The FATF Moves the Goalposts
The Financial Action Task Force (FATF) published a report on March 31 in which it criticized the United States for failing to adapt to anti-money laundering (AML) goals.
The FATF’s baffling recommendations come as no surprise. The report was not the first, not the second, but the third follow-up report on U.S. progress in complying with global AML regulations. Snouts in the trough of bureaucratic overkill, perhaps?
It was an enhanced follow-up report, at that. And while the United States was perfectly adept at enhanced stuff in the past, it seems subsequent administrations have dropped the interrogative ball.
The FATF reported that America’s AML efforts have slipped relative to FATF guidelines since, well, since FATF guidelines were amended through the so-called Travel Rule. The report repeatedly described the US as being “largely compliant” as opposed to fully compliant.
With its sights firmly fixed on crypto exchanges, the task force was concerned about the lack of inspections:
“… it is not entirely clear whether the current approach is sufficiently risk focused, especially since only 30% of all registered CVC [convertible virtual currency] providers have been inspected since 2014.”
FATF’s Eyes on the Wrong Prize
The FATF wants crypto exchanges’ Customer Due Diligence (CDD) occasional transaction threshold lowered from $3,000 to $1,000.
But with eyes on Joe Crypto, the actual money launderers got away with, well… money laundering.
The new desire for oversight comes on the back of a near record year for money laundering, with banks around the world slugged with $10 billion in fines over the 15-month period ending 2019. (Ten billion bucks! That’s not the amount laundered… that’s the amount the banks were fined for doing it! According to the United Nations, the actual amount laundered is estimated at between $800 billion and $2 trillion.)
According to Marc Murphy, the CEO of risk management firm Fenergo, one such instance of a legacy financial institution turning a convenient blind eye to clear-as-the-driven-snow money laundering was a west coast bank processing $350,000 a week in deposits from a butcher shop.
If you were watching and/or cared, that’s an awful lot of hamburger.
Turns out it was a pawn shop owned by a Mexican drug cartel. Murphy reckons banks should use technology better to avoid these situations. In this case, perhaps he meant Google Maps, which evidently would have shown the bank that there was more at steak than a few sausages.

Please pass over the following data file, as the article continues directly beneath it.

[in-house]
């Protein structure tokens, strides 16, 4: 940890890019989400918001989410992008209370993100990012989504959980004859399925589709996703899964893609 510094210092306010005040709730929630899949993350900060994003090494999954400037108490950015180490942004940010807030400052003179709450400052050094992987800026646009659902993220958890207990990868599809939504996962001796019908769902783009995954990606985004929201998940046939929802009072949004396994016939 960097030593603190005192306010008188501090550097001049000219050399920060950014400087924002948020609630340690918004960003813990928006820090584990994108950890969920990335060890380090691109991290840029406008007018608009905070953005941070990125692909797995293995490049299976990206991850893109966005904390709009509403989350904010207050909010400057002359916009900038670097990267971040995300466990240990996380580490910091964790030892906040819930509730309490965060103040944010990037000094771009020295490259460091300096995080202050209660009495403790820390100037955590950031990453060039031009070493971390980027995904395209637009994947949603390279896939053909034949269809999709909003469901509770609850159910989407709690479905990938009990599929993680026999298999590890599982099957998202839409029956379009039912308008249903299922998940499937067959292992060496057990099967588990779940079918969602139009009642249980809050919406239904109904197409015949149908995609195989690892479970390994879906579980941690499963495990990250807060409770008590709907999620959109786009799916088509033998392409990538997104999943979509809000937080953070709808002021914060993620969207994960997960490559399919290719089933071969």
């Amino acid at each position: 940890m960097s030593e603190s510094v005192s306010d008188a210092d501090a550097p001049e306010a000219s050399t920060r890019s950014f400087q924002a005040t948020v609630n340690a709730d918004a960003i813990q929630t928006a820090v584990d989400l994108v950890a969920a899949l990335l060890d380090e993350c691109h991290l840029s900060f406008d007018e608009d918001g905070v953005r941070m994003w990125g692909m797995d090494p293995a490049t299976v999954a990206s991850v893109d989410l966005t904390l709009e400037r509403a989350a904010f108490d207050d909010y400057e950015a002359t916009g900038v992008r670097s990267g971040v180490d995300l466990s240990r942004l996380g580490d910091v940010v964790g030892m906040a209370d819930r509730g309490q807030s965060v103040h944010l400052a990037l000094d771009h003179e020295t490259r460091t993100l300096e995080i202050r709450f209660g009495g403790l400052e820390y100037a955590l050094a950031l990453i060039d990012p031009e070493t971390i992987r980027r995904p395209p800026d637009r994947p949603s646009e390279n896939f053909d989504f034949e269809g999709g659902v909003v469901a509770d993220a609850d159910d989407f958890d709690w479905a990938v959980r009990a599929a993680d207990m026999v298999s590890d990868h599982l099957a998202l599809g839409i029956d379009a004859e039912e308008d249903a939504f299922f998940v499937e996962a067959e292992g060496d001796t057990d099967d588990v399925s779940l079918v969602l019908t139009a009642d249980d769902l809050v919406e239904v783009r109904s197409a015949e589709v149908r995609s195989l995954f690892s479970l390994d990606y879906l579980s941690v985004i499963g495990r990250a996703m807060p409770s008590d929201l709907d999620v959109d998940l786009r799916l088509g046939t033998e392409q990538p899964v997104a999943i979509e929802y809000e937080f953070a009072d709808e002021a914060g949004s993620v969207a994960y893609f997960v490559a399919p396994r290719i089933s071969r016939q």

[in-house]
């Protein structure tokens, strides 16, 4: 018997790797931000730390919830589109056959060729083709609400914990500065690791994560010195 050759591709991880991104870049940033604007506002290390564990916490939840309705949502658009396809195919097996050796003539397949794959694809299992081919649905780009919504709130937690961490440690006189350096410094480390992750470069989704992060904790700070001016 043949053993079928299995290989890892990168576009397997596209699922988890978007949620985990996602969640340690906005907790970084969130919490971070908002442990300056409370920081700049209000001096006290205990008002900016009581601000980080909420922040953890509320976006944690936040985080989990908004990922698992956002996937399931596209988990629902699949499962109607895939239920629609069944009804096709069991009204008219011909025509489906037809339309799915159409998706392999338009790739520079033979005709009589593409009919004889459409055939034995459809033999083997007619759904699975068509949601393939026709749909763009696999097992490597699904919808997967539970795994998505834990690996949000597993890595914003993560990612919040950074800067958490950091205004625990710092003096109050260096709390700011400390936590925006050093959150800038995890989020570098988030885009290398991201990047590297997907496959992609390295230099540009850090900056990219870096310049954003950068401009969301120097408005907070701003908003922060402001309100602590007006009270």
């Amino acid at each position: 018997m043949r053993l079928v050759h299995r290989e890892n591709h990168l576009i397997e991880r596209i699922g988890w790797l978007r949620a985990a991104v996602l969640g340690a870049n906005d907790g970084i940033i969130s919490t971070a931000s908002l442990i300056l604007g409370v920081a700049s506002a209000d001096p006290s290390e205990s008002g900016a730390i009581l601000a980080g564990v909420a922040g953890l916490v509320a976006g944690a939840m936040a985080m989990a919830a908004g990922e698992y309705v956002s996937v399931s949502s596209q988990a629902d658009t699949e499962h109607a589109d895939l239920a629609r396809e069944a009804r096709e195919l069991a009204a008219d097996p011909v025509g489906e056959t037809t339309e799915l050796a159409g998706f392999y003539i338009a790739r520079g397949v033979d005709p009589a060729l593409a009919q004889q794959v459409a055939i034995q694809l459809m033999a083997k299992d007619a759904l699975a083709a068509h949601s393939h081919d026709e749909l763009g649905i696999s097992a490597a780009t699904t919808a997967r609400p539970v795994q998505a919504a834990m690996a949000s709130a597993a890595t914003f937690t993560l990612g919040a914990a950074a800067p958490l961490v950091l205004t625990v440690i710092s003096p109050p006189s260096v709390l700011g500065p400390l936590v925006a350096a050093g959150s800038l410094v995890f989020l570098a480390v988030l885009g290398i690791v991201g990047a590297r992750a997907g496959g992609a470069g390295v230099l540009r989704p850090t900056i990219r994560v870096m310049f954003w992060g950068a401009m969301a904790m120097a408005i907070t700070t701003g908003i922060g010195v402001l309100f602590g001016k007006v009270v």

John Lennon once said that “Life is what happens while you are busy making other plans.” Turns out money laundering is what happens when you are busy worrying about Joe Crypto’s $1,000 withdrawals from exchanges.
FATF’s demonization of cryptocurrency exchanges is a diversion from the uncomfortable truth. Banks enable money-laundering on a scale unimaginable to crypto enthusiasts.
Quick! Look the other way!
Donald Trump Accidentally Signals the Ultimate Value of Bitcoin
Donald Trump was a successful reality game show host. But as a businessman he was responsible for a series of bankruptcies, and as a president his main achievement appears to have been driving Fox News’ ratings up.
Yet here we are, rolling out the red carpet for this week’s best performance in crypto.
As the global pandemic unfurled, the perpetually-tanned golf cheat stumbled into getting something right. But not in the way he may have intended.
Indeed, the question might be asked: does Donald Trump ever actually mean to do anything he does?
Accidental Nail In The US Dollar Coffin
In a March 27 press conference, the president inadvertently promoted the virtues of Bitcoin when trying to promote the virtues of a Fed with unlimited money-printing capabilities:
The beautiful thing about our country is $6.2 trillion — because it is 2.2 plus 4 — it’s $6.2 trillion, and we can handle that easily because of who we are, what we are.
To put $6.2 trillion in perspective, GDP in the United States is around $20 trillion a year. The Fed is poised to take full advantage of its newfound COVID-19 mandate to simply print endless amounts of money.
And the president loves it!
Blockstream’s Samson Mow quickly pounced on the press conference on Crypto Twitter, asking whether or not the president had just accidentally put forth the best advertisement for Bitcoin imaginable.
Desperate Times Call for Desperate Measures
To be sure, the lockdowns imposed as a result of the threat of the COVID-19 pandemic necessitate measures to keep people solvent. In fact the extended period of easy money leading up to this 2020 crisis has demonstrated more recklessness than the current round of emergency stimulus actions.
Be that as it may, there is no better billboard for Bitcoin than the ironic nod of approval from a president in full-swing “Oops, did I just say that?” mode.
Outstanding work, Mr. President. This week you nailed it.
And not just ‘allegedly‘.
Opinions expressed in this column are those of the author.
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